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Given the deeply personal, life-changing benefits that life insurers provide policyowners and their families, you might reasonably expect consumers to have warm, fuzzy feelings toward life insurers. You would be wrong.
Our recent survey results suggest that consumers are increasingly disconnected from their life insurers. Via the Net Promoter Score (NPS) methodology, life insurers overall scored a -24, which is full-on “ugh” territory. Nearly half of our survey respondents fell in the Detractor bucket, which is a score between 0 and 6 on a 10-point “likelihood to recommend my insurer” scale.
This suggests a high amount of antipathy toward the industry, and places life insurers near the bottom of a long list of industries. By way of comparison, life insurers’ neighbors on the list include long-time NPS underachievers like government and Internet/cable TV providers.
This positioning may be even worse news for insurers than it sounds. Government typically doesn’t produce many raving fans, but defection is not an option: Consumers cannot opt out of taxes and societal governance. Internet and cable TV providers lug around a reputation for poor service, but in the modern age virtually no one is willing to do without
their products. In any case, the comparison is tenuous because your ability to live-stream your favorite shows is a commodity in a way that protecting your family’s future should never be.
Life insurers face a series of well-known challenges. They sell a complex product that can quickly cause a potential buyer’s eyes to glaze over, while simultaneously forcing a conversation about—hooray!—the policyowner’s death. They often leverage a commissioned sales force, which raises fair questions about agents and their motivation. They require policyowners to accept on faith that the company will be around several decades hence to honor a claim.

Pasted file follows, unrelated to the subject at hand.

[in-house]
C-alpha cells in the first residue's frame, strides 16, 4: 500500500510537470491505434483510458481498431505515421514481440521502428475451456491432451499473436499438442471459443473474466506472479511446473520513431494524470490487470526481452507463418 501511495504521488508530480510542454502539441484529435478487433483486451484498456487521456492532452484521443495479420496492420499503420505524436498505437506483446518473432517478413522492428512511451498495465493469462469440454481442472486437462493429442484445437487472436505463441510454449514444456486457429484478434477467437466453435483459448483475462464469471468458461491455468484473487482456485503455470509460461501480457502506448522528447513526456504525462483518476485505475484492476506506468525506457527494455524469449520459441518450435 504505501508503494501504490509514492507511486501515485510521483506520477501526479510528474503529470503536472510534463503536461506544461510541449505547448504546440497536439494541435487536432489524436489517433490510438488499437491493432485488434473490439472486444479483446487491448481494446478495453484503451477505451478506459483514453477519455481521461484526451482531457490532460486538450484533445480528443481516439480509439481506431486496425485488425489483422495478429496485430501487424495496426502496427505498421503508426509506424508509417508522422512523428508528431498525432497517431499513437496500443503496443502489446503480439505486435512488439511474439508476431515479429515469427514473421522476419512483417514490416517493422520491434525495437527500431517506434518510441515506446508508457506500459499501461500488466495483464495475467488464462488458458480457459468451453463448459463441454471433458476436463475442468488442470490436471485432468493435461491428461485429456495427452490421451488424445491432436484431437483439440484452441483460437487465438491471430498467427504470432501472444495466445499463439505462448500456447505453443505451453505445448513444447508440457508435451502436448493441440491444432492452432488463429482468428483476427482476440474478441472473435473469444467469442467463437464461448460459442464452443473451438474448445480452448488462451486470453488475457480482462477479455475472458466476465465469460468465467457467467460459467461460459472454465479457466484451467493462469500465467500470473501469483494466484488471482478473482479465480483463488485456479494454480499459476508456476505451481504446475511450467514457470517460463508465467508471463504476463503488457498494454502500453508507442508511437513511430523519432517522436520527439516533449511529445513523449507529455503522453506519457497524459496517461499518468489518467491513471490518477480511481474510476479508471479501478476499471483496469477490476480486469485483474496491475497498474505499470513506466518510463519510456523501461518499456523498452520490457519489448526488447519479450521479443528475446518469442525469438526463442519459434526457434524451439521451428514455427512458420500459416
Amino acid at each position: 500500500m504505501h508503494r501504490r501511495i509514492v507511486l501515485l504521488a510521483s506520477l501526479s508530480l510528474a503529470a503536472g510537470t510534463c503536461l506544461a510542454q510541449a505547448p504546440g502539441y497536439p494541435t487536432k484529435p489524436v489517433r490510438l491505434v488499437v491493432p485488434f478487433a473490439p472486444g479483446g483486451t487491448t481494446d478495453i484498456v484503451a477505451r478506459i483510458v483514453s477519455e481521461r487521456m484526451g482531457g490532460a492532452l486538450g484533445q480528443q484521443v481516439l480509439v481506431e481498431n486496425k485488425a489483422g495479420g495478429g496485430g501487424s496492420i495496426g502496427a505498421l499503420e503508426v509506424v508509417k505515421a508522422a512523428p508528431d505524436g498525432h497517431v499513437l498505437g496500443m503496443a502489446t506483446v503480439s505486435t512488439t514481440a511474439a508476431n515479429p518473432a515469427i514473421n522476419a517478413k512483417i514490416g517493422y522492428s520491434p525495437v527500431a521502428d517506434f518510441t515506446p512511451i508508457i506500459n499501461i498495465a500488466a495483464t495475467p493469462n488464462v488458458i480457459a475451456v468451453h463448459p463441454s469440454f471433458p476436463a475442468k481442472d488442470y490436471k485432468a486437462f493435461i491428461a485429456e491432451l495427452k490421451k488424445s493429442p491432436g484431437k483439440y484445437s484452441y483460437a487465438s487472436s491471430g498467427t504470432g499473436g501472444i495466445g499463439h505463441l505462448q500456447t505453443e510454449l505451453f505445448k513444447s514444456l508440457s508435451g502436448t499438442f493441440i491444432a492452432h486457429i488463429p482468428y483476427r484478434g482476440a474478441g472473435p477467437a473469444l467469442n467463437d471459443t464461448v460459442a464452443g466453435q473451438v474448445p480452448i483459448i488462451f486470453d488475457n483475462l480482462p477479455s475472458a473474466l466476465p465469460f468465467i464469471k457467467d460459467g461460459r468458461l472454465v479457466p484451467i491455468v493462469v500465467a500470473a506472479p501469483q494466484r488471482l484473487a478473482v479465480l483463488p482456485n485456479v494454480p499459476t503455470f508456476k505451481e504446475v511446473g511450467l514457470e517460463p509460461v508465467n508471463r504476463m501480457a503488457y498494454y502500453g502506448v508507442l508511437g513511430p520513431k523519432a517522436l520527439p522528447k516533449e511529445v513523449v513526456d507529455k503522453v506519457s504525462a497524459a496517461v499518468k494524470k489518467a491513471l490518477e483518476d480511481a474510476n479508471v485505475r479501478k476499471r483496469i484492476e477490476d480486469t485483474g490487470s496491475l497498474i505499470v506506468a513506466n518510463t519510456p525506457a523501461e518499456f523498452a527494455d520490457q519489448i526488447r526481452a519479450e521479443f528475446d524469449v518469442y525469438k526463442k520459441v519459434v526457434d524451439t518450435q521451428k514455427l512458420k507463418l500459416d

And from a customer’s perspective insurers have an apparent focus on collection of premiums, which is far and away the most common policyholder interaction with their life insurer. It is no wonder that life insurers generate low NPS scores.
If you are a life insurer, aspiring to provide a lifetime of value for your customers, this is all bad news. But something worse is about to hit the fan.
The past 20 years have seen an unrelenting focus on decreasing costs, improving risk selection, and service automation. As a result, the balance between human-driven and technology-driven experiences has shifted toward technology. Chatbots and AI are in vogue, with a central focus on minimizing how often human interactions are allowed to take place. In the extreme, relationships that used to be nurtured by regular face-to-face interactions will be driven by rules engines and data-driven algorithms, and human interactions will become the exception. In life insurance, the “rise of the machines” is real. These trends are likely to cause further deterioration of the tenuous, low-trust relationship that most consumers have with their life insurer. Typical life insurance consumers may not know how or why their experiences are changing, but they feel the impact of all that technology. This is certain to further commoditize and weaken the carrier/consumer relationship.
Our survey suggests that almost a third of all consumers already feel like their needs take a back seat to company profits. The industry-level cost of this feeling and the resulting state of emotional disconnection is hard to quantify, but clearly staggering. Headlines include high sales
costs, poor cross-sell, high lapse rates, and the opportunity cost of poor word of mouth. This drastically reduces the industry’s ability to function at a profit while simultaneously serving their customers.
We do not believe that time has run out on life insurers. The tech giants outside of insurance, as strong and capable as they are, are not well positioned for a quick industry takeover. But while the game clock has not yet hit zero, it is clearly ticking down.
We believe that life insurers would do well to rethink their strategies to earn a position as their customers’ trusted financial partners. Where technology is concerned, a guiding principle should be carefully enhancing the emotional bond between consumers and insurers, rather than letting relationships become more brittle as new technologies come online. The old adage that life insurance is “sold, not bought” suggests that the industry knows a thing or two about nurturing relationships. It’s time to double down on that knowledge.